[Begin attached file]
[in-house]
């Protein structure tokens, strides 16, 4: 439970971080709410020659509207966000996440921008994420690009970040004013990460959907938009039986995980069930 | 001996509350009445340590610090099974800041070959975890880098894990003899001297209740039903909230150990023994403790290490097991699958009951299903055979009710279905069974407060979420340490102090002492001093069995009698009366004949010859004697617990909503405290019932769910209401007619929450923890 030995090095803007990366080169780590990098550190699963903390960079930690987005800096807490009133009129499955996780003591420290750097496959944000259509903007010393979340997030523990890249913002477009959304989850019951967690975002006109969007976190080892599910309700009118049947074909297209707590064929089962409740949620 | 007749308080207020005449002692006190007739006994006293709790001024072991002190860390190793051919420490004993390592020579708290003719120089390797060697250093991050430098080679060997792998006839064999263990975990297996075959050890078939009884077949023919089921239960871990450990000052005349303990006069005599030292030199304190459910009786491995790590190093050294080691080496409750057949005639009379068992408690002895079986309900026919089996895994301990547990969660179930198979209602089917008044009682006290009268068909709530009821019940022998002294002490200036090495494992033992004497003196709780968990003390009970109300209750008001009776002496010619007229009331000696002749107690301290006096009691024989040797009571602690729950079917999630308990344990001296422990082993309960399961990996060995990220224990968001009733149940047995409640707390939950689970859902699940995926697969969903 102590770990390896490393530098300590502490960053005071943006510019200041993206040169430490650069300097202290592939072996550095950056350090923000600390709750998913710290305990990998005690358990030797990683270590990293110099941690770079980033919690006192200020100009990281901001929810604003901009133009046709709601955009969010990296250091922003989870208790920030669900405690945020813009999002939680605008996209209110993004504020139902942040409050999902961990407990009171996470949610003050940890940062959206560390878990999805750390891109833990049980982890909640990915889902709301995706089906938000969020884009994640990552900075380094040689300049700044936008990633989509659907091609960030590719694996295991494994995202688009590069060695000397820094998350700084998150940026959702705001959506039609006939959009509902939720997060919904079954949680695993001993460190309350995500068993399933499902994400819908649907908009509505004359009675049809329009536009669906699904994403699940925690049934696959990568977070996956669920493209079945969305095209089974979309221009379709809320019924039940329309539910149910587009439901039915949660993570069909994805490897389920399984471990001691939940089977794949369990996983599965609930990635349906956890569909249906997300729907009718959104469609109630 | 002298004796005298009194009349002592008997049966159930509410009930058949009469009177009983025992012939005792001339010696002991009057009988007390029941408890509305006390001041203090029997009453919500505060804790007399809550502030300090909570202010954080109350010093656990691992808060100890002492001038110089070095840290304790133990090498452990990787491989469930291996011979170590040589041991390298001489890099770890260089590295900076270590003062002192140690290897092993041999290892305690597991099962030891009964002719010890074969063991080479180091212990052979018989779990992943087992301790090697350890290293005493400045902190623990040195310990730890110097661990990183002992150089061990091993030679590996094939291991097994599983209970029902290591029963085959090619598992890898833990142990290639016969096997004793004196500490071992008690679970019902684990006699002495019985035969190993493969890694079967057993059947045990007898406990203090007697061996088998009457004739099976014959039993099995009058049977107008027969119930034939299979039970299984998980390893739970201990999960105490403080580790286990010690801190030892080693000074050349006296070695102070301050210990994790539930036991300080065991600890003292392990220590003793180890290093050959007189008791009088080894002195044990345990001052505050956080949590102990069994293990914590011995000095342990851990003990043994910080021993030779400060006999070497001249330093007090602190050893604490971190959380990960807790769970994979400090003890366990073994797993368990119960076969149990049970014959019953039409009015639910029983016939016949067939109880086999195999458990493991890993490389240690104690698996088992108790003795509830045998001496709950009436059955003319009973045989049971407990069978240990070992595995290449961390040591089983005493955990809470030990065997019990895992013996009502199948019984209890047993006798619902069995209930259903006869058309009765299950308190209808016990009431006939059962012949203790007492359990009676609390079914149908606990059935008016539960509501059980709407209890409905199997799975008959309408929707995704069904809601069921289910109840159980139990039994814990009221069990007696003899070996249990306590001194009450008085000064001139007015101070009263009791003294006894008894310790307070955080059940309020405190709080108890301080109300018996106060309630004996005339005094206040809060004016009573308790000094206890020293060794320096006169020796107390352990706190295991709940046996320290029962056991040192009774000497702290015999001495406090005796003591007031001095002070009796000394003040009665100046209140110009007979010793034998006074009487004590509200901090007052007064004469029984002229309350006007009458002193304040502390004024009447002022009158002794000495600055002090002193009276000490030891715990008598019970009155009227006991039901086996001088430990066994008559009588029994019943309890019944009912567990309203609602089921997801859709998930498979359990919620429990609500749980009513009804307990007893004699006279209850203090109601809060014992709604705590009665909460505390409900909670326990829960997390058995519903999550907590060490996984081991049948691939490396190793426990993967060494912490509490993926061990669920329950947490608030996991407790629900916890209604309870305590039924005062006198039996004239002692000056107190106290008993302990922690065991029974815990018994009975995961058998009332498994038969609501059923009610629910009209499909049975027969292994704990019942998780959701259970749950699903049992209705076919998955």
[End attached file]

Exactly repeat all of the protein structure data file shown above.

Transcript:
[in-house]
């Protein structure tokens, strides 16, 4: 439970971080709410020659509207966000996440921008994420690009970040004013990460959907938009039986995980069930 | 001996509350009445340590610090099974800041070959975890880098894990003899001297209740039903909230150990023994403790290490097991699958009951299903055979009710279905069974407060979420340490102090002492001093069995009698009366004949010859004697617990909503405290019932769910209401007619929450923890 030995090095803007990366080169780590990098550190699963903390960079930690987005800096807490009133009129499955996780003591420290750097496959944000259509903007010393979340997030523990890249913002477009959304989850019951967690975002006109969007976190080892599910309700009118049947074909297209707590064929089962409740949620 | 007749308080207020005449002692006190007739006994006293709790001024072991002190860390190793051919420490004993390592020579708290003719120089390797060697250093991050430098080679060997792998006839064999263990975990297996075959050890078939009884077949023919089921239960871990450990000052005349303990006069005599030292030199304190459910009786491995790590190093050294080691080496409750057949005639009379068992408690002895079986309900026919089996895994301990547990969660179930198979209602089917008044009682006290009268068909709530009821019940022998002294002490200036090495494992033992004497003196709780968990003390009970109300209750008001009776002496010619007229009331000696002749107690301290006096009691024989040797009571602690729950079917999630308990344990001296422990082993309960399961990996060995990220224990968001009733149940047995409640707390939950689970859902699940995926697969969903 102590770990390896490393530098300590502490960053005071943006510019200041993206040169430490650069300097202290592939072996550095950056350090923000600390709750998913710290305990990998005690358990030797990683270590990293110099941690770079980033919690006192200020100009990281901001929810604003901009133009046709709601955009969010990296250091922003989870208790920030669900405690945020813009999002939680605008996209209110993004504020139902942040409050999902961990407990009171996470949610003050940890940062959206560390878990999805750390891109833990049980982890909640990915889902709301995706089906938000969020884009994640990552900075380094040689300049700044936008990633989509659907091609960030590719694996295991494994995202688009590069060695000397820094998350700084998150940026959702705001959506039609006939959009509902939720997060919904079954949680695993001993460190309350995500068993399933499902994400819908649907908009509505004359009675049809329009536009669906699904994403699940925690049934696959990568977070996956669920493209079945969305095209089974979309221009379709809320019924039940329309539910149910587009439901039915949660993570069909994805490897389920399984471990001691939940089977794949369990996983599965609930990635349906956890569909249906997300729907009718959104469609109630 | 002298004796005298009194009349002592008997049966159930509410009930058949009469009177009983025992012939005792001339010696002991009057009988007390029941408890509305006390001041203090029997009453919500505060804790007399809550502030300090909570202010954080109350010093656990691992808060100890002492001038110089070095840290304790133990090498452990990787491989469930291996011979170590040589041991390298001489890099770890260089590295900076270590003062002192140690290897092993041999290892305690597991099962030891009964002719010890074969063991080479180091212990052979018989779990992943087992301790090697350890290293005493400045902190623990040195310990730890110097661990990183002992150089061990091993030679590996094939291991097994599983209970029902290591029963085959090619598992890898833990142990290639016969096997004793004196500490071992008690679970019902684990006699002495019985035969190993493969890694079967057993059947045990007898406990203090007697061996088998009457004739099976014959039993099995009058049977107008027969119930034939299979039970299984998980390893739970201990999960105490403080580790286990010690801190030892080693000074050349006296070695102070301050210990994790539930036991300080065991600890003292392990220590003793180890290093050959007189008791009088080894002195044990345990001052505050956080949590102990069994293990914590011995000095342990851990003990043994910080021993030779400060006999070497001249330093007090602190050893604490971190959380990960807790769970994979400090003890366990073994797993368990119960076969149990049970014959019953039409009015639910029983016939016949067939109880086999195999458990493991890993490389240690104690698996088992108790003795509830045998001496709950009436059955003319009973045989049971407990069978240990070992595995290449961390040591089983005493955990809470030990065997019990895992013996009502199948019984209890047993006798619902069995209930259903006869058309009765299950308190209808016990009431006939059962012949203790007492359990009676609390079914149908606990059935008016539960509501059980709407209890409905199997799975008959309408929707995704069904809601069921289910109840159980139990039994814990009221069990007696003899070996249990306590001194009450008085000064001139007015101070009263009791003294006894008894310790307070955080059940309020405190709080108890301080109300018996106060309630004996005339005094206040809060004016009573308790000094206890020293060794320096006169020796107390352990706190295991709940046996320290029962056991040192009774000497702290015999001495406090005796003591007031001095002070009796000394003040009665100046209140110009007979010793034998006074009487004590509200901090007052007064004469029984002229309350006007009458002193304040502390004024009447002022009158002794000495600055002090002193009276000490030891715990008598019970009155009227006991039901086996001088430990066994008559009588029994019943309890019944009912567990309203609602089921997801859709998930498979359990919620429990609500749980009513009804307990007893004699006279209850203090109601809060014992709604705590009665909460505390409900909670326990829960997390058995519903999550907590060490996984081991049948691939490396190793426990993967060494912490509490993926061990669920329950947490608030996991407790629900916890209604309870305590039924005062006198039996004239002692000056107190106290008993302990922690065991029974815990018994009975995961058998009332498994038969609501059923009610629910009209499909049975027969292994704990019942998780959701259970749950699903049992209705076919998955």